%%History Common wisdom is that homes are not affordable, but more own homes than any time in history Seattle Times Dec 26, 1999 A Century in Shelter Elizabrth Rhodes 1930 47.8 1940 43.6 1999 67.0 %%Race Summary: Whites are most likely to own homes, followed by Native Americans (rural?) and Asians. Hispanics are the least, but Blacks are not far behind. Asians tend to be immigrants who have arrived relatively recently, and tend to be young adults or children compared to whites, despite their higher household incomes. By Year US 1980 W1.0 B-1.46 H-1.50 A-1.31 US 1998 W1.0 B-1.57 H-1.62 A ??? US 1991 W1.0(67.9%) B-1.6 H-1.8 A-1.4 NA -1.3 US 1990 W1.0 B-1.57 H-1.61 A-1.31 Rank by Race 1991 White 1.0 NativeAm -1.3 Asian -1.4 Black -1.6 Hispanic -1.8 ================================================== Homeownership reaches all-time high of 67.7% Seattle Times Nov 4, 2000 3rd quarter 2000 67.7 overall 67.0 1999 61. married couples under 35 53.3 headed by females 52.2 earn less than median family income 48.2 minorities 46.7 Hispanics Giving black wealth a boost Bus week Aug 14, 2000 p. 28 Black wealth est 80% less than white fams 22 to 60 rose more for blacks 66.5 to 69.2 white 37.7 to 42.4 black Kerwin Kofi Charles U Mich Erik Hurst U Chicago found 1991-1996 30% of white renters vs 12% blacks became owners blacks less likely to apply for loans, both reject rates low 8% of blacks helped from parents family vs 27% white financing \doc\web\98\06\house.wk1 "Home ownership stays near record highs" Seattle Times May 2, 1998 p. E1 US Department of Housing and Urban Development Percent Index 1Q98 4Q97 1Q98 4Q97 Overall 65.9% 65.7% -1.09 -1.09 White 72.1% 71.9% 1.00 1.00 Black 46.0% 45.7% -1.57 -1.57 Hispanic 44.4% 44.0% -1.62 -1.63 Asian not tracked. Analysis by Arthur Hu 5/98
Housing used to be a lot worse in the past Home ownership rates doc933/ashome.xls - Home Ownership by Race 1991: W1.0(67.9%) B-1.6 H-1.8 A-1.4 NA -1.3 1980 W1.0 B-1.46 H-1.50 A-1.31 1990 W1.0 B-1.57 H-1.61 A-1.31 Asians about half-way between whites and other minorities in home ownership \doc\94\19\priv\homeown.txt SJM HOME OWNERSHIP DECLINING 9/13/94

@@crowding

@@overcrowding

Summary: Asians are very likely to "overcrowd" units, as are Hispanics. Blacks are no longer very over-crowded, perhaps because of public housing which gives a single mother and 1.X children a two bedroom apartment. In New York city, only Whites and Japanese live in less crowded conditions. New York City Schoolchildren Rank by race 1.00 5.3% White 1.85 9.8% Japanese 3.32 17.6% Black 5.17 27.4% Filipino 6.53 34.6% Other Hispanic 6.83 36.2% Indian 7.43 39.4% Chinese 9.00 47.7% Mexican 9.02 47.8% Korean asian.housing.crowding \doc\95\02\cens301.txt 18% of AmInd households on reservations crowded vs. 2% for the nation as a whole. \priv\95\01\bosctwn.txt Boston Chinatown very crowded Statistics suggest why: The citywide average for people per acre of space is about 18. The figure for Chinatown is 41. The 5,092 inhabitants (by US Census count, which may be low by as much as 50 percent, according to some community activists) thus live in by far the closest quarters in Massachusetts \priv\94\20\quallife.txt "Asians and Hispanics will overcrowd units to get as many people as possible contributing," Pendall added. "African Americans will overpay, and whites will commute long distances." doc939\nyheal.txt K1 NYC schoolchildren Percent Living in Overcrowded Conditions (Department of City Planning definition = more than 1 person per room) White Black Mexican Chinese Korean OthHisp Percent 5.3% 17.6% 47.7% 39.4% 47.8% 34.6% Index 1.00 3.32 9.00 7.43 9.02 6.53 Indian Filipino Japanese Percent 36.2% 27.4% 9.8% Index 6.83 5.17 1.85 Asians and Mexicans are far more crowded than even Blacks Comment: This may be due to high rate of public housing among Blacks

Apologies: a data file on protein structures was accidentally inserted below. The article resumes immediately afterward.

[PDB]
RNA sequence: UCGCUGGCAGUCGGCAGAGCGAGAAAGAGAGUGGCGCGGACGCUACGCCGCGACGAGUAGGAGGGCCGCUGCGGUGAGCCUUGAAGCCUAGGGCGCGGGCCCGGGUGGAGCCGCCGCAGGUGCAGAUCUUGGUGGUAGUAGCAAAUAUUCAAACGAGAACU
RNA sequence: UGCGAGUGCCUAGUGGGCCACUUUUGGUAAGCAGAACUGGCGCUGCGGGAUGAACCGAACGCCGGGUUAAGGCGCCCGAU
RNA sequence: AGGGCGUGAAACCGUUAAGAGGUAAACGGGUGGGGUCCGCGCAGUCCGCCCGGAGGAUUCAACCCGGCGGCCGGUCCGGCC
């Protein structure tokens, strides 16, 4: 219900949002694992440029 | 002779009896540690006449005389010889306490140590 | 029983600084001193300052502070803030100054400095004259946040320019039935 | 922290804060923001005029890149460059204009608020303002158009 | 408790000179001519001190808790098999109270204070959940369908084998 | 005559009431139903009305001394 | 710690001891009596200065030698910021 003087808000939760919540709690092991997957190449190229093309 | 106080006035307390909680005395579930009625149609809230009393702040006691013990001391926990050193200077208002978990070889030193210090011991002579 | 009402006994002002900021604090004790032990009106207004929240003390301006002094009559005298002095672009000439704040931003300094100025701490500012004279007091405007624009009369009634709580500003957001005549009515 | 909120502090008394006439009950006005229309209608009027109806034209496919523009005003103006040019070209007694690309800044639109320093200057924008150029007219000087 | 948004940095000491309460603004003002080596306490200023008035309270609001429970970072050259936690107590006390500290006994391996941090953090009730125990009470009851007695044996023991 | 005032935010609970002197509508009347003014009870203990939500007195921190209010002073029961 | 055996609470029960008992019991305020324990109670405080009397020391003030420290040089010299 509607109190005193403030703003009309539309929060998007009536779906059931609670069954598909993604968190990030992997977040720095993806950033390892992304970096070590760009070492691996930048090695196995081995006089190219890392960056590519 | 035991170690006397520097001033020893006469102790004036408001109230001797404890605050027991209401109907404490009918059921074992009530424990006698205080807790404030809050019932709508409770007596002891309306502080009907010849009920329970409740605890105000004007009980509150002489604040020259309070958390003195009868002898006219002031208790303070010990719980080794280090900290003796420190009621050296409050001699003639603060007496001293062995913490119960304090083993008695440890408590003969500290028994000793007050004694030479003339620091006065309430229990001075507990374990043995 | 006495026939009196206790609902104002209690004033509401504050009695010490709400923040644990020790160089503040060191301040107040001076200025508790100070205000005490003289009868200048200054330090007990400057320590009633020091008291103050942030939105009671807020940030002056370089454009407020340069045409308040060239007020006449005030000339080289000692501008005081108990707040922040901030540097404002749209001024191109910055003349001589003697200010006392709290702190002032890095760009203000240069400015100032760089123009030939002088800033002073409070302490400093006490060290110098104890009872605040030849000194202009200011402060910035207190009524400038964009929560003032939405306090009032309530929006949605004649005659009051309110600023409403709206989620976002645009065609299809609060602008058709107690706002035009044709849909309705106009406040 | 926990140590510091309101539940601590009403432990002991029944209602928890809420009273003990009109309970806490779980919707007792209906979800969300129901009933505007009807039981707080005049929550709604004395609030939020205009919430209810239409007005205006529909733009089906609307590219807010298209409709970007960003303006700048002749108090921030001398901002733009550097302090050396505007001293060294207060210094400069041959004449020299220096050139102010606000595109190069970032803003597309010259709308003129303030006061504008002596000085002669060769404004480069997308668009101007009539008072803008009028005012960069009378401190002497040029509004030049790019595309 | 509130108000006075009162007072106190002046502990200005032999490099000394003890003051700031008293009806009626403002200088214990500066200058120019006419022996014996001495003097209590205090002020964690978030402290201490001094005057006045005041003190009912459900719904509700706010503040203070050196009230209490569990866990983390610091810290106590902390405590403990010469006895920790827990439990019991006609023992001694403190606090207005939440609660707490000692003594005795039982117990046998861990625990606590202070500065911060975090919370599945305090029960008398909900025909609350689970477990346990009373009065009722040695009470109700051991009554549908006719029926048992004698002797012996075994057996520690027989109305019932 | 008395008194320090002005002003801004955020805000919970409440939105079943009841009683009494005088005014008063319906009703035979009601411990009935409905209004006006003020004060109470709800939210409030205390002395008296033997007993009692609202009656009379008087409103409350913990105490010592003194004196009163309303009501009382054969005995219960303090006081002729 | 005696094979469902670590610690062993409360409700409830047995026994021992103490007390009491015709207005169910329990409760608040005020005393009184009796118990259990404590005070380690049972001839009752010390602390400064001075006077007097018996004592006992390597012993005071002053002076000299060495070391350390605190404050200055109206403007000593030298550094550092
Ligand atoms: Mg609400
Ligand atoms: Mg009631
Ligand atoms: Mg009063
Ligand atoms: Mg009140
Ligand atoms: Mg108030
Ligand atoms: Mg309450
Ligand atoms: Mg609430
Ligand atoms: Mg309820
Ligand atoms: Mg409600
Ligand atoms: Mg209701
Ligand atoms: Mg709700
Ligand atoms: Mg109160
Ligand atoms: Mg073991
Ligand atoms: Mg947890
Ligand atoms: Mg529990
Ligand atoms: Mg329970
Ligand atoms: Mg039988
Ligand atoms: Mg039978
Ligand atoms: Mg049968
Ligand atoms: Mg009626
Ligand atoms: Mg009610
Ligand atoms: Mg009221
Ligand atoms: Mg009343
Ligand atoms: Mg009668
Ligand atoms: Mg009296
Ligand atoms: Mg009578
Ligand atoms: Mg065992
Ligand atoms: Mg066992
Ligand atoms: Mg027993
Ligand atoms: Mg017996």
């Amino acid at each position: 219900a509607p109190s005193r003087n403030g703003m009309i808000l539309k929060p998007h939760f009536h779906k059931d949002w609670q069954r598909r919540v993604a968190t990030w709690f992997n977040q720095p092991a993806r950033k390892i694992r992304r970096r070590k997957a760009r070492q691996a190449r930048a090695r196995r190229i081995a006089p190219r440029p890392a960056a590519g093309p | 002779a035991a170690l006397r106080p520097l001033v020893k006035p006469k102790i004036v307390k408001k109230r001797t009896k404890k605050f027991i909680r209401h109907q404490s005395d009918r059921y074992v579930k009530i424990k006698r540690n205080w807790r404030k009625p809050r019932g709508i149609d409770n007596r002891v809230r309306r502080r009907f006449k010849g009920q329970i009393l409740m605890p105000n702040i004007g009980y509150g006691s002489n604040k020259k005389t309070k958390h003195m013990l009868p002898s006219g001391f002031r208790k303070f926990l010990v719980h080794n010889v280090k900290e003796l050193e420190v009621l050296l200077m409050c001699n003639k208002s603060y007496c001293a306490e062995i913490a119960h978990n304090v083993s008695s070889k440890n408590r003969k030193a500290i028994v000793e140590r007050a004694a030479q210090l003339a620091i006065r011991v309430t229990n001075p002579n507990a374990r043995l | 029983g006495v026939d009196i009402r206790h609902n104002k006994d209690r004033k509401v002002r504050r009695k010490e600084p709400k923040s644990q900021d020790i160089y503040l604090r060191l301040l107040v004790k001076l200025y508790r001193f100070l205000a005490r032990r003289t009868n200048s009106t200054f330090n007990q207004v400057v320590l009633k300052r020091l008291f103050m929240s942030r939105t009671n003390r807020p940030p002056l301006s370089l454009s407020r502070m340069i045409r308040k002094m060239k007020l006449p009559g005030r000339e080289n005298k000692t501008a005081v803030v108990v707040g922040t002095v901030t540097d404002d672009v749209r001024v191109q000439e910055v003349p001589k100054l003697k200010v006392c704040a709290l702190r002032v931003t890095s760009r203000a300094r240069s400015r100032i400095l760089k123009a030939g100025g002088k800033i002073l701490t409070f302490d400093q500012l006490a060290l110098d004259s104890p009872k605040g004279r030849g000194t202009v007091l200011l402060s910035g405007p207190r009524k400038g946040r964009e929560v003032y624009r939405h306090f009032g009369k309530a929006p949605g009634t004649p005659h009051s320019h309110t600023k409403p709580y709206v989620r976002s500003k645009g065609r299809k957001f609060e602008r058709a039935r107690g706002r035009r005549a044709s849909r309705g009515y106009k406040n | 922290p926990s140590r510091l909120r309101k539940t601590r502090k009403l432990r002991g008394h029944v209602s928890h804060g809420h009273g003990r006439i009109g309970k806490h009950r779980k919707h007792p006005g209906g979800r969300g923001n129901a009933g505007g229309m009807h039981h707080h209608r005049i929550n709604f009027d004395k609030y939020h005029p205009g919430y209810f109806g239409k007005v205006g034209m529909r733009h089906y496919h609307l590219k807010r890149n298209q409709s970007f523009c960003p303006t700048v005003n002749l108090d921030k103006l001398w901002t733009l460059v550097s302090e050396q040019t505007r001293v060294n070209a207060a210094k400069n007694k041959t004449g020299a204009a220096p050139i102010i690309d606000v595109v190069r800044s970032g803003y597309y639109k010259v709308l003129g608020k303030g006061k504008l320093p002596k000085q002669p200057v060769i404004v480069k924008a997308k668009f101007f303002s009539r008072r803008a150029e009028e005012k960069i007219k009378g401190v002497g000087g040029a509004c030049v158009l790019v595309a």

@@public housing / housing project @@Project Public housing was originally meant to be a high quality alternative to substandard ghetto housing, but has often evolved into an urban equivlent of an indian reservation which walls off the poor often black underclass from the rest of society. Still, even residents of places like Chicago's Cabrini Green, with among the worst reputations, claim they like living there. Summary San Francisco '97 W1.00 B12.79 H1.38 A2.61 \doc\web\97\11\sfpubhou.wk1 San Francisco Public Housing by Race San Francisco Housing Agency: of 25,500 residents in public housing: Ranked by Comparitive Index W1.00 B12.79 H1.38 A2.61 1990 Public General Rate Index Housing Population Black 49% 10.50% 4.67 12.79 Asian 27% 28.40% 0.95 2.61 Hispanic 7% 13.90% 0.50 1.38 White 17% 46.60% 0.36 1.00 Blacks most, Whites least likely to live in SF Housing projects %%Asian Source: "Supes Study Racial Tensions in the Projects" Asian Week Dec 25, 1997 p. 23 Analysis by Arthur Hu "The Vietnamese American coalition was formed earlier this year follwing reports of violence against Vietnamese American residents of a predominantly African-American housing project in the Bayview / Hunters Point district \doc\96\03\lathous.txt ft \priv\96\03\lathous.txt Wednesday, April 24, 1996 Section: EDITORIAL Chicago Tribune "HISPANICS AND HOUSING SUBSIDIES" Latino groups were fed up that they are only 2 percent of Chicago public housing clients, but 25 percent of the income- eligible population, and won a lawsuit for equal treatment, and accomodation of bilingual needs. %%Demolition z47\clip\2000\12\project.txt December 19, 2000 As Housing Projects Are Destroyed, The Poor Resist Orders to Move Out By JONATHAN EIG Staff Reporter of THE WALL STREET JOURNAL WSJ.com -- From the Archives CHICAGO -- What if they tore down one of the nation's worst public-housing projects and people didn't want to leave? "Less than 2% of Chicago's population lives in the police district containing Taylor, but 6.5% of homicides and almost 8% of aggravated assaults take place there. The neighborhood is among the poorest in the nation, with 96% unemployment and a median income of about $8,500 a year." @@Rent Control Rent Control lets people of modest means stay in their apartments and keeps rents low, but distorts the market and discourages new construction, renovation, and people who want to move in. Boston just dropped rent control and New York in 1997 will let their expire as well. New York's system starte in WWII to address wartime housing shortages. The Immoral Effect of Rent Controls on Social Policy Michael Bauman (michael.bauman@ac.hillsdale.edu) The Covenant Syndicate June 12, 1997 \clip\97\15\nyrent2.txt NYC Residents Firmly Back Rent Regulations, Poll Finds NYC Residents Firmly Back Rent Regulations, Poll Finds NY Times June 11, 1997 By DAVID FIRESTONE In margins of at least 70 percent, those polled by the Times -- including homeowners and tenants -- said rent regulations were necessary to provide affordable housing and to prevent rents from soaring. \clip\97\15\nyrent.txt Vacancy Issue Becomes Focus of New York Rent Debate Vacancy Issue Becomes Focus of New York Rent Debate New York Times June 10, 1997 By JAMES DAO \clip\97\15\bostrent.txt Rent Deregulation in Boston: Disruption, but Also Construction Rent Deregulation in Boston: Disruption, but Also Construction New York Times June 10, 1997 By RANDY KENNEDY BOSTON -- In the two years since Massachusetts voters ended most rent controls for the cities of Boston, Cambridge and Brookline, two distinct interpretations of the results are beginning to emerge: While tenant advocates and landlords agree that noticeable disruptions and turnover have occurred in some neighborhoods, landlords say there are also signs that eliminating the rules has encouraged new housing construction and repairs. @@size Apartments and houses are larger even though affordability is about the same, and the percentage of the population owning homes is at its highest level. 1970s 1990s Apartment 750 900 House 1500 2100 How homes evolved in 50 years Seattle Times Feb 29, 2004 p. Sq Ft 2.5+ba 4+ bedrooms 1950 983 1% 1% 1960 stats not available 1970 1,501 16% 24% 1980 1,740 25% 20% 1990 2,180 45% 29% 2000 2,266 54% 36% Source: Elizabeth Rhodes, Seattle Times reporter National Association of Home Builders HOUSE SIZE DOUBLED IN 20TH CENT Seattle Times Dec 26, 1999 A Century in Shelter Elizabrth Rhodes 1900 1000 sf 1940 1100 1950 1000 1970 1500 1999 2225 MODERN HOMES LARGER, MORE LUXURIOUS THAN OLDER HOMES Jan 24, 1998 Seattle Times National Association of Home Builders 1971 1997 2.5+ Baths 15% 50% Air Conditioning 36% 82% 1 Story 75% 44% 2,500+ SF 9% 30% HOUSES 50% LARGER BUT FAMILIES 20% SMALLER Seattle Times May 22, 1999 Little Big House National Association of Home Builder says homes have increased from 1,500 sf in 1970 to 2,195 in 1998. In 30 years, families have decreased by 20%, but homes have increased in size by 50% HOUSES AND APARTMENTS BIGGER THAN BEFORE According to the National Association of Home Builders, the average single family house in the US is 28 years old (1970), when they were 1400-1500 square feet in size, now the average is 2000 square feet with big kitchens, closets, cathedral ceilings. Friendly Exchange Spring 1996 p. 16 "Room for Improvement" AVERAGE APARTMENT UP FROM 750 IN 1978 TO 900 SF IN 1998 Seattle Times Aug 17, 1998 p. A8 "Market exists for tiny apartments" Average apartment size was 750 square feet in 1978, 900 SF in 1998. "What's Driving Demand For Roomier Home?" Seattle Times June 30, 1996 20 years ago, new homes were 1,400 to 1,500 square feet, now they are 2,100 square feet @@Subprime mortgage %%analysis UT Dallas economist Stan J. Liebowitz's witty report on how "relaxed lending standards" to increase home ownership among minorities and low income whites led to the collapes is now online (1 meg PDF). Anatomy of a Train Wreck: Causes of the Mortgage Meltdown by Stan J. Liebowitz http://www.independent.org/pdf/policy_reports/2008-10-03-trainwreck.pdf download PDF File (29 pages) Why did the mortgage market melt down so badly? Why were there so many defaults when the economy was not particularly weak? Why were the securities based upon these mortgages not considered anywhere as risky as they actually turned out to be? This report concludes that, in an attempt to increase home ownership, particularly by minorities and the less affluent, virtually every branch of the government undertook an attack on underwriting standards starting in the early 1990s. Regulators, academic specialists, GSEs, and housing activists universally praised the decline in mortgage-underwriting standards as an “innovation” in mortgage lending. This weakening of underwriting standards succeeded in increasing home ownership and also the price of housing, helping to lead to a housing price bubble. The price bubble, along with relaxed lending standards, allowed speculators to purchase homes without putting their own money at risk. EQUAL DEFAULT RATES SHOW THERE WAS NO DISCRIMINATION BEFORE 15 years ago Peter Brimelow debunked the original report/hoax on discrimination against minorities in mortgage lending that set off this chain reaction catastrophe. See his 1993 Forbes article The Hidden Clue. http://www.vdare.com/pb/050105_hiddenclue.htm "And what we found was, there was no relationship between the racial composition of the tract and the default rate. So it wasn't true that tracts with large minority populations had higher default rates." Think about this carefully. The Boston Fed authors apparently assumed that equal default rates meant all minority applications are an equal credit risk compared with whites. But they're wrong. These census tract mortgages had already passed through the loan approval process-which had presumably rejected a higher proportion of minority applicants on the way. So the fact that white and minority default rates finished up equal meant mortgage lenders knew what they were doing. %%Asian From: saileregroups 10/08 - Borrowing by Asians for home purchases only increased by 218%, while Hispanics were up 693% from 1999-2006. Asians largely avoided the subprime follies, taking out an even lower percentage of mortgages as subprime than whites (something in the teens). Hispanics are usually said to have taken out about 40% or more their loans as subprime. %%black BLACK TWICE AS LIKELY TO BE SUBPRIME http://cityflight.com/?p=220 Sep 11, 2008 Mortgage Madness By Alessandra Harris Findings by the advocacy group ACORN are that African Americans received twice the amount of subprime refinance loans compared to their white counterparts, regardless of credit standing or income level. Once the housing bubble began to bust and interest rates began to climb, foreclosure notices began showing up everywhere. @@Suburb z57\clip\2002\08\patio.txt Patio Man and the Sprawl People, Part 2 of 2 http://www.weeklystandard.com/Content/Public/Articles/000/000/001/532gxuur.asp http://www.weeklystandard.com/Content/Public/Articles/000/000/001/531wlvng.asp Patio Man and the Sprawl People America's newest suburbs. by David Brooks 08/12/2002, Volume 007, Issue 46 The biggest of these boom suburbs are huge. With almost 400,000 people, Mesa, Arizona, has a larger population than Minneapolis, Cincinnati, or St. Louis. The majority of Asian Americans, half of Hispanics, and 40 percent of American blacks live in suburbia. Already, suburbanites make up about half of the country's population (while city people make up 28 percent and rural folk make up the rest) @@survey \doc\94\19\housrace.wk1 - Housing by Race Median Home Values W1.00 B-1.49 H-1.01 A2.39 N-1.3 T-1.03 Median household size W1.00 B1.09 H1.41 A1.41 N1.32 T1.05 Renter in Poverty Areas W1.40 B7.25 H4.62 A2.49 N2.50 T2.62 Live in Poor Opinion Neighborhood W1.00 B3.24 H2.50 A1.54 N3.34 T1.38 Source: America's Racial and Ethnic Groups: Their Housing in the Early Nineties by Jeanne M. Woodward Current Housing Reports H121/94-3 Sept 1994 US Government Printing Office Wash DC